Basheer Ahmed Sayeed, J.
1. Mr. M.K. Nambiar appearing for the petitioner is seeking to revise the order of the learned District Judge of South Kanara whereby he declared that the pending proceedings in O.P. No. 26 of 1951 stood automatically transferred to the appropriate court or authority and that they should be deemed to be pending before that court or authority by virtue of Section 103(3) and (k) of Act 19 of 1951, the New Hindu Religious Endowments Act.
2. O.P. No. 26 of 1951 was originally filed under Section 84(2), Hindu Religious Endowments Act, 2 of 1927 praying that the District Court might set aside the order of the Hindu Religious Endowments Board that the Vishnumoorthi temple of Cheemani village, Kasargod taluk was a private temple within the meaning of the Hindu Religious Endowments Act. When this petition was pending before the learned District Judge of South Kanara, the old Act was re-enacted as Act No. 19 of 1951. In the old Act, Section 9(3) defined court as meaning the District court. Under the new Act, which came into operation on the 29th September 1951, by a notification, Section 6(1) and (2) defined the court as the City Civil Court instead of the High Court and as sub-court instead of the District Court. The effect of this enactment is that instead of the District court, as in the previous Act, the Sub-Court became substituted for purpose of filing applications to set aside orders passed by the Hindu Religious Endowments Board. Similarly, instead of the High Court for purposes of proceedings ' within the City of Madras, the City Civil Court was substituted. Similarly under Section 103(j) instead of the Board the authority by or against whom any proceedings could be instituted in the court became the Commissioner of Religious Endowments instead of the Hindu Religious Endowments Board, as was the case under the old Act. The Explanation to Section 103(j) of the new Act provides for the continuation of the proceedings so far as the; High Court was concerned. Instead of the pending proceedings being continued in the High Court this provision states that they should be continued in the City Civil Court Therefore, while there is a specific provision that proceedings now pending before the High Court should be continued in the City Civil Court, there is no corresponding provision in the new Act governing pending proceedings in the mofussil courts, apart from the substitution of the Sub-court for the District Court, provided for by Section 6(6) (i).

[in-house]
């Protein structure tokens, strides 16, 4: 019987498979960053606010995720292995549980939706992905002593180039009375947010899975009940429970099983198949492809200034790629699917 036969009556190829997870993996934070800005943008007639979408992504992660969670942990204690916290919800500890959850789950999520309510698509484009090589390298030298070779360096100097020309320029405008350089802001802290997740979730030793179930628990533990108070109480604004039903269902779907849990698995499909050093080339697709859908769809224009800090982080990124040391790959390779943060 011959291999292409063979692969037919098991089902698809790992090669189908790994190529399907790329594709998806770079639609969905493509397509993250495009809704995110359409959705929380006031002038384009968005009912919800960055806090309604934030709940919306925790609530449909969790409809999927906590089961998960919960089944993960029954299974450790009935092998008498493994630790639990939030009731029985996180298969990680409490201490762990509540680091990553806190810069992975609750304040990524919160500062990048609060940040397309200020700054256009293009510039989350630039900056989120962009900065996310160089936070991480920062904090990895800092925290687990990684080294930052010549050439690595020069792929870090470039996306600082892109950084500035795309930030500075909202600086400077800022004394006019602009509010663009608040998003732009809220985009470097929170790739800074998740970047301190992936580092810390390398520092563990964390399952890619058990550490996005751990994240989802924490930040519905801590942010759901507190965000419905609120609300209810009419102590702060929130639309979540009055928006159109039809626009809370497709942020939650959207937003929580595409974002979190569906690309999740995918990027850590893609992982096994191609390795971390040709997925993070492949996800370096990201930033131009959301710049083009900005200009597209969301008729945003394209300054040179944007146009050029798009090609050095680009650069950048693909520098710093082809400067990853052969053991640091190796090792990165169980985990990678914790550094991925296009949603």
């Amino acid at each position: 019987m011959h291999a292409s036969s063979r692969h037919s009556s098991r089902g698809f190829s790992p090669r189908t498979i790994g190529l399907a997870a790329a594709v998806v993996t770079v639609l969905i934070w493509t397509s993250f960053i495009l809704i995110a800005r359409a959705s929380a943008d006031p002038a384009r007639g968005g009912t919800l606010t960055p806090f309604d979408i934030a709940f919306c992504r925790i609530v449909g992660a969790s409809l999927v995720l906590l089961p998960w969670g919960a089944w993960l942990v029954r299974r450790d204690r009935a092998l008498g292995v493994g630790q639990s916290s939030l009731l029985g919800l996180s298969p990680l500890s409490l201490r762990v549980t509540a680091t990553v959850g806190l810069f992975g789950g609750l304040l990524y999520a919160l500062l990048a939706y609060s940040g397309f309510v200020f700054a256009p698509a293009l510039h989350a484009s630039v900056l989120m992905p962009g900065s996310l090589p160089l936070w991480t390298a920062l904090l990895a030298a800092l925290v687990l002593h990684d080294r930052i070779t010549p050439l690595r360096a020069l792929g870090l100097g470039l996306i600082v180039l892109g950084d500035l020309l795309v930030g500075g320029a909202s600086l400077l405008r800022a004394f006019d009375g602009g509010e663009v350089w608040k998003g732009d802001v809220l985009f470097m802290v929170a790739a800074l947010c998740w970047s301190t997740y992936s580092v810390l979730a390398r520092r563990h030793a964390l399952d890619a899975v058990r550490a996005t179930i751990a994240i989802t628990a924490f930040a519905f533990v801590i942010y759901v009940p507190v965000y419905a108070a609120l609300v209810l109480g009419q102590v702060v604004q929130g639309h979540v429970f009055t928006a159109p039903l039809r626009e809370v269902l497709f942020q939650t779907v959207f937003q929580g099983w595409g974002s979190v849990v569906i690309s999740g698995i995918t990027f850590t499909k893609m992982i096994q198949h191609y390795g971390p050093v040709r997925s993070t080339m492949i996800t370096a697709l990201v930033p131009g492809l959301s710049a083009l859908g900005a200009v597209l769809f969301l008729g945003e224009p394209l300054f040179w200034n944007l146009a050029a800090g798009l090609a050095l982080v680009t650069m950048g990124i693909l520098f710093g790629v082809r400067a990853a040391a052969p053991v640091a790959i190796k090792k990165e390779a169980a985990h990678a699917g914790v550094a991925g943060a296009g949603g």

3. Mr. Nambiar contends that in the absence of a specific provision on similar lines as the one contained in the-Explanation to Section 103(j), pending proceedings in the District Court cannot be transferred or cannot be deemed to have been automatically transferred to the Sub Court. There is no provision, according to him, In the whole of the new Act which authorisesthe District Judge to transfer these proceedings to the Sub-court. Simply because the District court had been specifically mentioned in the old Act, and in its place the Sub court has been specifically mentioned the general law, namely, the Civil Procedure Code also would not entitle the District court to transfer such proceedings to the Sub-court. The provision in the new Act 19 of 1951 which has been relied upon by the learned District Judge, namely, Section 103(j), only refers to the 'continuation' of the pending proceedings by the 'concerned authority'. It states that instead of the Board, as was the case previously, under this Act, it should be the Commissioner. The learned counsel for the respondents seeking to support the interpretation put upon this provision by the learned District Judge would seek to import into the meaning of this provision that the continuation by the Commissioner in place of the Board also would mean continuation in the new court that has been substituted for the old court.